Revised_MS_Torres et al_19May2020+tables.pdf (592.15 kB)
40Ar/39Ar geochronology and petrogenesis of the Sierra de San Miguelito Volcanic Complex, Mesa Central, Mexico
journal contributionposted on 2020-08-03, 09:21 authored by D Torres-Sánchez, SK Verma, TL Barry, SP Verma, JR Torres-Hernández
The southern part of the Mesa Central (MC) province, Mexico, is formed of several Cenozoic volcanic complexes. The Sierra de San Miguelito Complex (SSMC) is in the south-eastern part of the MC. The SSMC consists of: (1) mafic volcanic rocks of porphyritic texture and trachybasalt/basalt compositions; (2) intermediate volcanic rocks of porphyritic texture and basaltic-trachyandesite, basaltic andesite and andesite compositions; and (3) silicic volcanic rocks of porphyritic texture and rhyolite composition. New 40Ar/39Ar dating results, in combination with major- and trace-element data, and Sr-Nd-Pb isotope data, are used to investigate the petrogenesis and geodynamic evolution of SSMC. The 40Ar/39Ar radiometric age data constrains the magmatic events in the SSMC to between 34 and 21 Ma. Chondrite-normalized rare-earth element patterns are distinct for each volcanic succession; mafic and intermediate lavas have relatively flat light rare earth element (LREE) and large ion lithophile element (LILE) patterns, whereas the silicic volcanic rocks show enrichment in LREE and high field strength elements (HFSE). Within each volcanic phase, the total rare-earth element concentrations increase from mafic to silicic, and the size of the negative Eu anomalies progressively increase (Eu/Eu* from 0.02 to 1.04). The initial 87Sr/86Sr ratios are widely distributed (from 0.70344 to 0.71973) whereas the initial 143Nd/144Nd ratios are somewhat low and show a narrower range (0.51245 to 0.51287), indicating the mafic magmas derived from a slightly heterogeneous source. Geochemical modelling of the mafic volcanic rocks reveals two sources of magma: (1) a parental magmas generated from melting underlying lithospheric mantle; and (2) a second lithospheric melt contaminated by lower crust. Intermediate magmas evolved from assimilation and fractional crystallization (AFC) processes of both lithospheric melts, at shallower levels. The silicic volcanic rocks in the area, however, were probably derived from partial melting of sedimentary rocks within the upper–middle continental crust. New multidimensional tectonic discrimination diagrams, combined with the magmatic model, indicates that volcanic activities in the region were generated in an extensional environment.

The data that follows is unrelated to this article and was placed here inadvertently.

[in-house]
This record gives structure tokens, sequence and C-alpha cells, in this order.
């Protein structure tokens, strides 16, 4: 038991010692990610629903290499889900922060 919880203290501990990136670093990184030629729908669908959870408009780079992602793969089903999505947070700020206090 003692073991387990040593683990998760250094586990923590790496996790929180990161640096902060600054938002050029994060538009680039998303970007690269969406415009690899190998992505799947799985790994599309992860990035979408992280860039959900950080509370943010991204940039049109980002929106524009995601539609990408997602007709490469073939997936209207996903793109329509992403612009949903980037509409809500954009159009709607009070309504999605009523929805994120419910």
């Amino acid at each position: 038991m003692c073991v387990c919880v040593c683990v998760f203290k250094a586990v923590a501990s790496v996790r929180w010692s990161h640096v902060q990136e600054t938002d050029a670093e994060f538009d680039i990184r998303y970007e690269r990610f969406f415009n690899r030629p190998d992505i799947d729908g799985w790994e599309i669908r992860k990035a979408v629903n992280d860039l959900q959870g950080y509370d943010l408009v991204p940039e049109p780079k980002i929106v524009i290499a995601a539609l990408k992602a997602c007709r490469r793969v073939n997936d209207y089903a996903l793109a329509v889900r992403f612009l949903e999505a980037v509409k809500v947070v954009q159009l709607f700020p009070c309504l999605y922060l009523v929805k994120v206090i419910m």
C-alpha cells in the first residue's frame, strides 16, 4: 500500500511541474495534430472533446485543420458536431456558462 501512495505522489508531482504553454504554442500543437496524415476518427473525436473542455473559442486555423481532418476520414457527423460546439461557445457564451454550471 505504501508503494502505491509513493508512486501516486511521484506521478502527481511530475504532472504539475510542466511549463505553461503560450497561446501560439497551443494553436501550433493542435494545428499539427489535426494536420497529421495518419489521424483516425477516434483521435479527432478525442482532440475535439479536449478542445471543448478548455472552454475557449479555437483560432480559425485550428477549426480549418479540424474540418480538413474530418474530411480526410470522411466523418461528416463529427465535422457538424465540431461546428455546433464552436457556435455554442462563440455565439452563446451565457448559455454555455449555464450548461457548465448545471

CitationLithos, Volumes 370–371, October 2020, 105613
Author affiliationSchool of Geography, Geology and the Environment
- AM (Accepted Manuscript)